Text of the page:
Thursday certainly was enjoyable. Kang made six birdies and one eagle while dropping no shots to par. He played the par 5s in 4 under -- which was considerably better than Woods, who didn't make a birdie on any of the four.
"Actually, this course, all the par 5s are reachable, so I really tried to keep to the fairways and it worked really well," Kang said. " And I really had a good chance on par 5s. I made two birdies and 1 eagle. So I think I really have done well on par 5s today. That's why I played very well today."
Kang's eagle came at the 14th hole as he played the back nine in 31. He had 220 yards to the pin and hit a hybrid just next to the pin and through the green. Not to worry, Kang chipped in from there.
Kang was definitely hitting on all cylinders in the first round, finding 9 of 14 fairways, 14 of 18 greens and using just 27 putts. But he is wary of the South Course, traditionally the more challenging of the two, on Friday.
"I think the South course is way more difficult because the greens are way firmer and the course is a little bit longer," Kang said. "So still the fairways are pretty wide, so I can hit it pretty hard with the driver. I think if I hit my irons pretty good tomorrow, I think I'll still have a good round.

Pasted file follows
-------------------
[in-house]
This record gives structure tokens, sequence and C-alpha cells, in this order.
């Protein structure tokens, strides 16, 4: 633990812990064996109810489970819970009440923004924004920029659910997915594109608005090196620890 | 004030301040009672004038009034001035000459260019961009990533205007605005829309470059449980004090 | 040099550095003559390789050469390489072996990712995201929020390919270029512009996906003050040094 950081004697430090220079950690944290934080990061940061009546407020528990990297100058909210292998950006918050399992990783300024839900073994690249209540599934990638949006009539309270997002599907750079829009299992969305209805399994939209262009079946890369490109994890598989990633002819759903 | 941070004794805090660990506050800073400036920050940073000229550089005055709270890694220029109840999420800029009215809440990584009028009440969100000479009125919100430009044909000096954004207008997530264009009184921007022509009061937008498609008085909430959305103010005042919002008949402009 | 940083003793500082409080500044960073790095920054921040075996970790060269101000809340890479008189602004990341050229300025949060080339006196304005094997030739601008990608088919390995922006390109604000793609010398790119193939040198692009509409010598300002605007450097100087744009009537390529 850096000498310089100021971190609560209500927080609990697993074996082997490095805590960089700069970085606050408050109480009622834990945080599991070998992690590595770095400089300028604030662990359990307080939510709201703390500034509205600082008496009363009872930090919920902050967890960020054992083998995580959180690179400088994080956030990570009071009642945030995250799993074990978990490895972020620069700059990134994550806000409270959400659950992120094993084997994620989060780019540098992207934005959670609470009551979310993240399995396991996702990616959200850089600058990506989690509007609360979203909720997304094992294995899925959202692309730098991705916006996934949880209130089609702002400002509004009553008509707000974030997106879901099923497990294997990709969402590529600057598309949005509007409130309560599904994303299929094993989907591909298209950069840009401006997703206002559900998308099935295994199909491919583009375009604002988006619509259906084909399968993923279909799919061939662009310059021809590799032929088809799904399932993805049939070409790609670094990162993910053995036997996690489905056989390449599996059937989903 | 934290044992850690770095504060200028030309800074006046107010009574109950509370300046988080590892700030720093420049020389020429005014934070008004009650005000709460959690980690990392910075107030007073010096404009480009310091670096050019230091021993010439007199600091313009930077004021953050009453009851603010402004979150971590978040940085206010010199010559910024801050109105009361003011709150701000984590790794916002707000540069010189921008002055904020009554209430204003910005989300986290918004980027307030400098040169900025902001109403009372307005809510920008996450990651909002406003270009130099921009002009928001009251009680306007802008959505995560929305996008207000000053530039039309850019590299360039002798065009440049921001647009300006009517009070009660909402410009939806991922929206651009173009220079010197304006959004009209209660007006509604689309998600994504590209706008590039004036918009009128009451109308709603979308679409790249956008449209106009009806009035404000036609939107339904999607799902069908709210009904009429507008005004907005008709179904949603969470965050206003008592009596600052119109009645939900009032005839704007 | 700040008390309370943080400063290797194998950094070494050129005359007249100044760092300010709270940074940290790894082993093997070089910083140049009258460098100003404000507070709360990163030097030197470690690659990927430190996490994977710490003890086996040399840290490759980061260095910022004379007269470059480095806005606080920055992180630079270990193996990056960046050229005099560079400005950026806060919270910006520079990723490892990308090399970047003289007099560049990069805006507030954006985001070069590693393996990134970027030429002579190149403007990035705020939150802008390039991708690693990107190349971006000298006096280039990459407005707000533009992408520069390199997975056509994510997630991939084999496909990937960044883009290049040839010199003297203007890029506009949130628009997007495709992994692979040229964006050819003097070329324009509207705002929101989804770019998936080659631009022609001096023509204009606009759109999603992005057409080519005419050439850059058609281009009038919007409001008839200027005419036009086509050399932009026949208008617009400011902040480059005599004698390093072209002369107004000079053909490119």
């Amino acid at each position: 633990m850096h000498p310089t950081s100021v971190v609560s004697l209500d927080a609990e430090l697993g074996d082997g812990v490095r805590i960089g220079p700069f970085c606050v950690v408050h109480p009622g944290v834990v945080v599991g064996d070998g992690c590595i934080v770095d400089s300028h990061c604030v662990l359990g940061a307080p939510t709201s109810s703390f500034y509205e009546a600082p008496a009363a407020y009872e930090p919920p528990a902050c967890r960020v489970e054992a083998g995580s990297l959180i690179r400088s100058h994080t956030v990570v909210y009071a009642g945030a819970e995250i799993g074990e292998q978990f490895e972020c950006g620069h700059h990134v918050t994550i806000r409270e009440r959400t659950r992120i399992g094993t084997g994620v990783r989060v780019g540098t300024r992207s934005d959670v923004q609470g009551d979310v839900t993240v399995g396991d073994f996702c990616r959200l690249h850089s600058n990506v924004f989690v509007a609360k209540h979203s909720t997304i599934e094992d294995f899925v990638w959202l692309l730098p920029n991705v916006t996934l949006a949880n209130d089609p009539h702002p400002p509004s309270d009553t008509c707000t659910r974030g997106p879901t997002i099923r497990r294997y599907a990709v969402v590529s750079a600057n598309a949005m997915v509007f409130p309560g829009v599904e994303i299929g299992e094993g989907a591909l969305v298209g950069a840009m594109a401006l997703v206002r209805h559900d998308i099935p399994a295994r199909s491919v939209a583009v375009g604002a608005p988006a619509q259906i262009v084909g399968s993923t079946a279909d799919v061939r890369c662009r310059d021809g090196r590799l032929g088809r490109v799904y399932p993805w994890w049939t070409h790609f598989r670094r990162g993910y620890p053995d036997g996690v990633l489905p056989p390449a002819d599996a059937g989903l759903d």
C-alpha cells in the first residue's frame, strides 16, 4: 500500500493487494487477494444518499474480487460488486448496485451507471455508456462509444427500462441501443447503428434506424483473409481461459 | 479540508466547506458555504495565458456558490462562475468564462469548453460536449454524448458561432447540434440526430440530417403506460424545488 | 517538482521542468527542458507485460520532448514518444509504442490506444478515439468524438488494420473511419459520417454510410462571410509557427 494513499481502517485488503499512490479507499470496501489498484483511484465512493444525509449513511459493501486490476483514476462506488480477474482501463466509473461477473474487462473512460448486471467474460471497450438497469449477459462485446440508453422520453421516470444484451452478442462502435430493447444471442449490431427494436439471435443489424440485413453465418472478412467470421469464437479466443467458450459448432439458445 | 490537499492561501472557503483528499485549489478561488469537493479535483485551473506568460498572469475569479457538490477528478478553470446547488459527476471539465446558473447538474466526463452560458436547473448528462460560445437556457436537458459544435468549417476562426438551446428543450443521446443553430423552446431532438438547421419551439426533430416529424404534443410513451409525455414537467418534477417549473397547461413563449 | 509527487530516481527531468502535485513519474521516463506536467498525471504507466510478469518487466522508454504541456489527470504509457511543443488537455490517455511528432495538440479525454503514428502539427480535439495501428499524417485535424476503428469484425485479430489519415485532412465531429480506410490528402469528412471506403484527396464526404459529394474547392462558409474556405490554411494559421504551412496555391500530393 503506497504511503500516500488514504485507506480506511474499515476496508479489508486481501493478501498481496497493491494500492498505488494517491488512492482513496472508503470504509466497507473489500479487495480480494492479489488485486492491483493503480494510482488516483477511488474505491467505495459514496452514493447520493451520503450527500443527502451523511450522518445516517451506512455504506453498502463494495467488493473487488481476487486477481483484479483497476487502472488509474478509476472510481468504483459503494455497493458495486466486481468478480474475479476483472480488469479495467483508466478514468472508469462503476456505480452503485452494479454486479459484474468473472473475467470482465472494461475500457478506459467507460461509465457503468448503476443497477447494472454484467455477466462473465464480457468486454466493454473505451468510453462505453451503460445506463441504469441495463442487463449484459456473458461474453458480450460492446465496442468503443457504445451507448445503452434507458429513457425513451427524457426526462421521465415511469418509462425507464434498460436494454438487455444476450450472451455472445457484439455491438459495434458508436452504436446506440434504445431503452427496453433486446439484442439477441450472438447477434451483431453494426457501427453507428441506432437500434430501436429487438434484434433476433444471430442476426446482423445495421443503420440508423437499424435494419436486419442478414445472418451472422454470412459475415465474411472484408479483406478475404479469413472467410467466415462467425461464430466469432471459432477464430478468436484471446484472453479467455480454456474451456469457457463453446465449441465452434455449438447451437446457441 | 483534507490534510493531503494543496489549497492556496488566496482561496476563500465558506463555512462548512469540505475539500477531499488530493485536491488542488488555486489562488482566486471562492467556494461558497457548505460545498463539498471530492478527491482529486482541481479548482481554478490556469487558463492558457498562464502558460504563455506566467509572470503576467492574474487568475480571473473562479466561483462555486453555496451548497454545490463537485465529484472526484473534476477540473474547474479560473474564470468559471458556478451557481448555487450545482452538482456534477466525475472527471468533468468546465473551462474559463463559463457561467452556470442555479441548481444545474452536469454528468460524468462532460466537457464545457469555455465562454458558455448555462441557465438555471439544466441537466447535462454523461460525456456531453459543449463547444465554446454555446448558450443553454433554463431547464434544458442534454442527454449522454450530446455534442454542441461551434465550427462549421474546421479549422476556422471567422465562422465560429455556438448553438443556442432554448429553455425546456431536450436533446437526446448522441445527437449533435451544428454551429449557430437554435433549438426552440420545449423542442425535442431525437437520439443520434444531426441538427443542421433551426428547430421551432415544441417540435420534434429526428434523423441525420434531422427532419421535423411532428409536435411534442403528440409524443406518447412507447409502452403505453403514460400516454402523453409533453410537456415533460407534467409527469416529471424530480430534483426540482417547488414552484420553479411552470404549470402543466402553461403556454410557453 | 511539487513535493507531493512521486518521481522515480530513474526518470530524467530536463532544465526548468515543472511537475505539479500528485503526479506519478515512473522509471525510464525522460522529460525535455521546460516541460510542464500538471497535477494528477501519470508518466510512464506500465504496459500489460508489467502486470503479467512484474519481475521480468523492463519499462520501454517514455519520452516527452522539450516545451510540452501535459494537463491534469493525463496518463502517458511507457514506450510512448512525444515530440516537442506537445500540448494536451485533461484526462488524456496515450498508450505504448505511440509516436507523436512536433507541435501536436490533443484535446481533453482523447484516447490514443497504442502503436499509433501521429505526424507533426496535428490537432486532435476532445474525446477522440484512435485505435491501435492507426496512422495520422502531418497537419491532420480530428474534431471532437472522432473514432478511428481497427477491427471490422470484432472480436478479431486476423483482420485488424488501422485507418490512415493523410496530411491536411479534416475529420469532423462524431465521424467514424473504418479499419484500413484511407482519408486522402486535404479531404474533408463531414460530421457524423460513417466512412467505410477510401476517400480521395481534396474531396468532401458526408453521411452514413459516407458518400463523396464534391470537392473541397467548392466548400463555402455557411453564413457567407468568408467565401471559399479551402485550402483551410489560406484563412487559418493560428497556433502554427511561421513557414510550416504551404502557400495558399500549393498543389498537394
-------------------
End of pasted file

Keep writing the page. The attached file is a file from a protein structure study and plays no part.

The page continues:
"I think I've really got to hit the right spot on the green, because the greens are really hard out there. So I have to use the undulations to get it close to the hole."
Kang started playing golf in 1996. His father, Heenam, was a single digit handicapper and Kang starting accompanying him to the course.
"I thought it just looked pretty fun," Kang said simply. "I told my dad I want to try golfing, and that's why I started. … I went out to the golf course and it was so beautiful. Everything's really green, and little bit of wind and everything's perfect. So I really felt great on that day, and I told my dad I really want to play golf, and he supports me a lot."
With his father's blessing, Kang went to Dallas in 2002 to follow his dream of playing the PGA TOUR and started taking lessons from Hank Haney. It's there that Kang learned to speak English so well. He took lessons from Haney for five years but as the instructor became more involved with Tiger Woods, Kang gravitated toward a California teaching pro named Don Brown.
Kang, who was a semifinalist at the U.S. Junior and U.S. Amateur Public Links, turned pro in 2007 at the age of 20. His older brother, Sungdo, is his caddy. There's a seven-year difference in their ages and Sungdo has been a stabilizing influence for his sibling.